Freedom by Jonathan Franzen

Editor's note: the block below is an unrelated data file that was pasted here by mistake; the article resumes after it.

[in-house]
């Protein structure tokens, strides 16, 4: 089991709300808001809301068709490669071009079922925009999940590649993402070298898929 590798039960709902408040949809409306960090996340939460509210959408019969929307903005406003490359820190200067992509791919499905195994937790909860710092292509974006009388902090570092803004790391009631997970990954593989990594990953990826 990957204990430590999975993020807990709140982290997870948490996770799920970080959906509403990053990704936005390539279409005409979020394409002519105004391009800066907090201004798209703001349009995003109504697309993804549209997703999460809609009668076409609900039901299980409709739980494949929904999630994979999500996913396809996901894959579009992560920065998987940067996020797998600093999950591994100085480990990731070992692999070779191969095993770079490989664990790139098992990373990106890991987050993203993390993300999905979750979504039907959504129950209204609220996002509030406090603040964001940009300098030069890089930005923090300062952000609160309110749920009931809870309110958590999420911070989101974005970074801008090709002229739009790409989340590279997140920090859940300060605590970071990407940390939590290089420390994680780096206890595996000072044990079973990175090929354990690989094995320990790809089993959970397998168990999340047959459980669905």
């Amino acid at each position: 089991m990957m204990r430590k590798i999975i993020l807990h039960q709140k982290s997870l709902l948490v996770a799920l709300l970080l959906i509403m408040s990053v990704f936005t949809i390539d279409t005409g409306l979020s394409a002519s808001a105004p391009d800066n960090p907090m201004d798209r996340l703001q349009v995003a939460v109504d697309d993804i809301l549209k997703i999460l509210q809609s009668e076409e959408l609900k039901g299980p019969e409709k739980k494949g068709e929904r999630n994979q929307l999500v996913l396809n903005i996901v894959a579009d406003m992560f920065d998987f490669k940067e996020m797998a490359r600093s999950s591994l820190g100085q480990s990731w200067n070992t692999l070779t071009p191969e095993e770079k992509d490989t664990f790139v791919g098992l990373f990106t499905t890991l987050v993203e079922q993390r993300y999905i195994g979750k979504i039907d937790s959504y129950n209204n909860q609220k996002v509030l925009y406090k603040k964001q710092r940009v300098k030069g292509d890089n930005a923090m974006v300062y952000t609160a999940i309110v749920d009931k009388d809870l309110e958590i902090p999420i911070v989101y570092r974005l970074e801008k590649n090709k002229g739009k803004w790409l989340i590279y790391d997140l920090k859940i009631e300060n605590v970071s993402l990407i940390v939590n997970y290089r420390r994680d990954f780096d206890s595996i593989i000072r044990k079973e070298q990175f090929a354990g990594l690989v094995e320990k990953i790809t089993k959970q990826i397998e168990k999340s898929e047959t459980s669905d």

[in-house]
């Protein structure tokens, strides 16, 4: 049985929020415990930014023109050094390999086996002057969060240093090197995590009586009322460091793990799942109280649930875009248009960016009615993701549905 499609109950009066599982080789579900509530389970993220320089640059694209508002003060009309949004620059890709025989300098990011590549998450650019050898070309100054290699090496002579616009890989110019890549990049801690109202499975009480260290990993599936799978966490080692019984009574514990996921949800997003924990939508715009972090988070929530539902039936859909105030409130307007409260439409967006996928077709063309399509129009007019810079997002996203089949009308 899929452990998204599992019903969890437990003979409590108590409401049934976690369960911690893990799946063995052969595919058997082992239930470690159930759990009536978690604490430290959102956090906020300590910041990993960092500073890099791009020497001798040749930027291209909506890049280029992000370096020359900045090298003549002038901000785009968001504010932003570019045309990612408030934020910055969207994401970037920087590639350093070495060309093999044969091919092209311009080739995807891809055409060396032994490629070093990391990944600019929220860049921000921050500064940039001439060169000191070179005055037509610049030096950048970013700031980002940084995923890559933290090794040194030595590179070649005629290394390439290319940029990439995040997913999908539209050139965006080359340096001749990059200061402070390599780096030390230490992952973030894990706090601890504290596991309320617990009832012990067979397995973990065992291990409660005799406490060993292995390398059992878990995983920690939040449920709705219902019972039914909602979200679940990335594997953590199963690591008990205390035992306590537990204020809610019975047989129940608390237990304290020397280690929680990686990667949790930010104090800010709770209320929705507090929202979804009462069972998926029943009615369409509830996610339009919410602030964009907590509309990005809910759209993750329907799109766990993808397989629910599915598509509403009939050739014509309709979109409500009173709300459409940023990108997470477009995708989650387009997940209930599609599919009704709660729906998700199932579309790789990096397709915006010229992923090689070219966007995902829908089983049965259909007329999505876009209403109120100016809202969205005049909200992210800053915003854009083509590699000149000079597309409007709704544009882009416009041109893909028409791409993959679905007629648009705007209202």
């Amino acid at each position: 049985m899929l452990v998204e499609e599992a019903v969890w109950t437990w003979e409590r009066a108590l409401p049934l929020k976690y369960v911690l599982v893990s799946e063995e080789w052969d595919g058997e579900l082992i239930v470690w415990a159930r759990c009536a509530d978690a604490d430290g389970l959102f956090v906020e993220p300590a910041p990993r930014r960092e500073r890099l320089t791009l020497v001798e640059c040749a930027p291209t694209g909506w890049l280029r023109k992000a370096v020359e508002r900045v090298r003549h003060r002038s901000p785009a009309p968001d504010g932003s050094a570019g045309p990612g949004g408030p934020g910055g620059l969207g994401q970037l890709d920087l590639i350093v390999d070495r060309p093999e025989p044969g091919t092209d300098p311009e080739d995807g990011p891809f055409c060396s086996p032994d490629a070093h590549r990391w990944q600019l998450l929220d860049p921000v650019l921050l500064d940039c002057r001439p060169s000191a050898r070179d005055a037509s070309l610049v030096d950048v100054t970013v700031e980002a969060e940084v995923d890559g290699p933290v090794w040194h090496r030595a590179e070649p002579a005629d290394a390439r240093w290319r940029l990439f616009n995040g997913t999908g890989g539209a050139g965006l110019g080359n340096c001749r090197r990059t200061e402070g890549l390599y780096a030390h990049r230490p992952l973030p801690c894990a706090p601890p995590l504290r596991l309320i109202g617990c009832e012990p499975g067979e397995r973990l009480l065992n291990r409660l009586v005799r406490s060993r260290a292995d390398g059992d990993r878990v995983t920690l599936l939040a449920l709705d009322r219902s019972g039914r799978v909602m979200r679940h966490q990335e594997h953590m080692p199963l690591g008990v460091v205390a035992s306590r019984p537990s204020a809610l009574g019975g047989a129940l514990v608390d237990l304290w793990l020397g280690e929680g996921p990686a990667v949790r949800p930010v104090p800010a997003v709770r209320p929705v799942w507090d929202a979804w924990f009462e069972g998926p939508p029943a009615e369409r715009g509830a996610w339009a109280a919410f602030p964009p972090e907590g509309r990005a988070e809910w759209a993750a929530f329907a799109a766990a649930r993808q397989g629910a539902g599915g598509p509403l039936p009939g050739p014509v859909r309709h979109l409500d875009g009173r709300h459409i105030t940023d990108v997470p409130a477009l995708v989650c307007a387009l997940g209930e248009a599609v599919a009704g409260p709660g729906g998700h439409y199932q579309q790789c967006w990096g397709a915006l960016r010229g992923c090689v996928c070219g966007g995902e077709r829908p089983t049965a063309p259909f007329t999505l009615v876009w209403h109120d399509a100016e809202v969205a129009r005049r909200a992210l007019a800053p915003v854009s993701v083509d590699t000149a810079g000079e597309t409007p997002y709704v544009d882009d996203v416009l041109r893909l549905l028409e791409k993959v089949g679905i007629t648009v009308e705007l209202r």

Americans have always had, in addition to wide-spread arrogance in imagining that their current literature is the best, the inferiority complex for not producing the Great Novel, nothing that could be compared with War and Peace and Brothers Karamazov or David Copperfield and Vanity Fair or Remembrance of the Things Past and Lost Illusions or The Magic Mountain and Tin Drum, or Don Quixote, or One Hundred Years of Solitude. Of course, it could be argued that Moby Dick, Invisible Man, Grapes of Wrath, The American Pastoral (Roth addresses terrorism before it became the central American problem) or Continental Drift by Russell Banks are great American novels, but somehow the critics and reviewers are still dreaming of The Great American Novel. And this novel has been anointed as such by many.